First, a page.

These included the closure of the Tube network,
the use of US air force planes and helicopters
and the shipping in of battlefield weaponry to
use against rioters.

In return, the British authorities agreed numerous
concessions, including the creation of a 'sterile
zone' around the President with a series of road
closures in central London and a security cordon
keeping the public away from his cavalcade.

Originally, the Americans wanted London to shut down all the tube lines. This incredible request has rightfully been dismissed by British authorities. The audacity of our government to impose these kinds of requirements is unmatched.

But Tony is defending his decision to host the Emperor With No Clothes:

Downing Street today again defended President
Bush's visit - the formal invitation for which was
made in June 2002.

Mr Blair's official spokesman said: "As the prime
minister said last Monday, this is absolutely the
right time for him to come and the visit will
demonstrate the depth and breadth of the
relationship between our two countries.

But evidently some people didn't get the memo. Even well known anti-war activist Ron Kovic (of "Born on the 4th of July fame) has joined the Brits and Europeans.

The veteran American peace campaigner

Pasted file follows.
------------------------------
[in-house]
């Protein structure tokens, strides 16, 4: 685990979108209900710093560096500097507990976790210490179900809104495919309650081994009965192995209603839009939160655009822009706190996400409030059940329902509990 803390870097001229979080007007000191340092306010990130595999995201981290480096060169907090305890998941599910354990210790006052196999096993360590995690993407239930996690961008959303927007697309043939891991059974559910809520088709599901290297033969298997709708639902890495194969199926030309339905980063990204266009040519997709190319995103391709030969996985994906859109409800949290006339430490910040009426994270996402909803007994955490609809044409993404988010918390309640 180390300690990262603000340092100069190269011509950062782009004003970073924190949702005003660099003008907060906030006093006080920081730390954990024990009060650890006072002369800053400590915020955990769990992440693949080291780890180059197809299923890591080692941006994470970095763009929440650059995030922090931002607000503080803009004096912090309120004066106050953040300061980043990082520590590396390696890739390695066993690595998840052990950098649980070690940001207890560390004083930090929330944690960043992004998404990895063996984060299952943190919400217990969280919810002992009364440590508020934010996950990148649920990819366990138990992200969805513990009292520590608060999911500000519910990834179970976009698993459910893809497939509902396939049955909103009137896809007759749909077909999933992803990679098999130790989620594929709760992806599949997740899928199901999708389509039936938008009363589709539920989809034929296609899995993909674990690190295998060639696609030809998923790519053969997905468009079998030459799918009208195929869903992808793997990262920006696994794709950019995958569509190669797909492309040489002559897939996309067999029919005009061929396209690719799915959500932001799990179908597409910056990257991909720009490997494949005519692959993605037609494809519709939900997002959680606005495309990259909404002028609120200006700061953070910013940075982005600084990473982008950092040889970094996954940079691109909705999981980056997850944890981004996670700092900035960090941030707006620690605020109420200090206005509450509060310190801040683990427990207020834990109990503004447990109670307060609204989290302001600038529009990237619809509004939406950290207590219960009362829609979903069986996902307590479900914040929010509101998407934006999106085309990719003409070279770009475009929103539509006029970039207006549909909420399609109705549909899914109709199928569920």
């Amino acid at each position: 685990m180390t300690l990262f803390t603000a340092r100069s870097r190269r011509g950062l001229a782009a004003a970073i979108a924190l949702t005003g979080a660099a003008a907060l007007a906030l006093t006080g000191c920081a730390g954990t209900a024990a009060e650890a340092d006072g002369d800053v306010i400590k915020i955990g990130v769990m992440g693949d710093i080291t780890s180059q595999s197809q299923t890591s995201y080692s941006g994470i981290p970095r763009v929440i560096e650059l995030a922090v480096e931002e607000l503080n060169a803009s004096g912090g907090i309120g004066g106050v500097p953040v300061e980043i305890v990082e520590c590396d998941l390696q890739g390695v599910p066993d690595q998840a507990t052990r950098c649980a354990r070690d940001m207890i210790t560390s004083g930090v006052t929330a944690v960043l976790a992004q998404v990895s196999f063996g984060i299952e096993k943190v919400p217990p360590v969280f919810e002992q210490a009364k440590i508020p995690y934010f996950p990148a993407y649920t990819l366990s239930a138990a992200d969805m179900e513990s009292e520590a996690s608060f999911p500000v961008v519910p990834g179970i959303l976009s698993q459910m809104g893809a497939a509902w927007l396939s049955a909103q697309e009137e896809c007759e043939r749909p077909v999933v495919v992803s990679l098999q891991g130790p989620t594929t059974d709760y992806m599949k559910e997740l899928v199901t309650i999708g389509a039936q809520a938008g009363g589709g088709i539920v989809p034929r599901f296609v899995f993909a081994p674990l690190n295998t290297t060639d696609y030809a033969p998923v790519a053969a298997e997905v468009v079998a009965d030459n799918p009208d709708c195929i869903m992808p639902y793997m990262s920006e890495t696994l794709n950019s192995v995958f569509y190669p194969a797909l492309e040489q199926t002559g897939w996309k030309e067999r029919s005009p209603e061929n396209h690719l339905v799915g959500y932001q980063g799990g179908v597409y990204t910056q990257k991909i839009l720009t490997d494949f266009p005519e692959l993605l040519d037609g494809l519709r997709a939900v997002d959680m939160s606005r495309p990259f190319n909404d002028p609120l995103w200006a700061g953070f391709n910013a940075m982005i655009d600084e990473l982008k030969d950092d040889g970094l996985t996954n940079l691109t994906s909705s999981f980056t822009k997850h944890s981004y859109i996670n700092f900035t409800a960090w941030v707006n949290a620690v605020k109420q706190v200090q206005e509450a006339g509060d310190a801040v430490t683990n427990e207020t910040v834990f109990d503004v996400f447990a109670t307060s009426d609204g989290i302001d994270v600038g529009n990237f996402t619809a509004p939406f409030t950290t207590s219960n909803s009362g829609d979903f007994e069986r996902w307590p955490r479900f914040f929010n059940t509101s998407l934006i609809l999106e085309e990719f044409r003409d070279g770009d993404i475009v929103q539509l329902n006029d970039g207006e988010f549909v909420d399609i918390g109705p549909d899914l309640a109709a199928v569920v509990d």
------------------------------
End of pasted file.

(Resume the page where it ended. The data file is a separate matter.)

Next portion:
Ron Kovic today joined British anti-war
protesters presenting a petition to Downing
Street against the state visit.

The Stop the War Coalition said 100,000 people
had signed the petition stating that Mr Bush
was not welcome in Britain and should not
have been invited.

Not that Bush cares. He may have to see some protests this time, unlike here at home where he is always shielded from the indignity of having to see people who actually dare to dissent. But he will be so well guarded, and so focused on trying to keep his manners that he probably won't even notice. I don't recall there being so much hubbub about his security in all the trips he's taken the last few months around the world -- maybe there was and we just didn't hear about it. But the fact that this is happening in the capital city of our closest ally does give pause.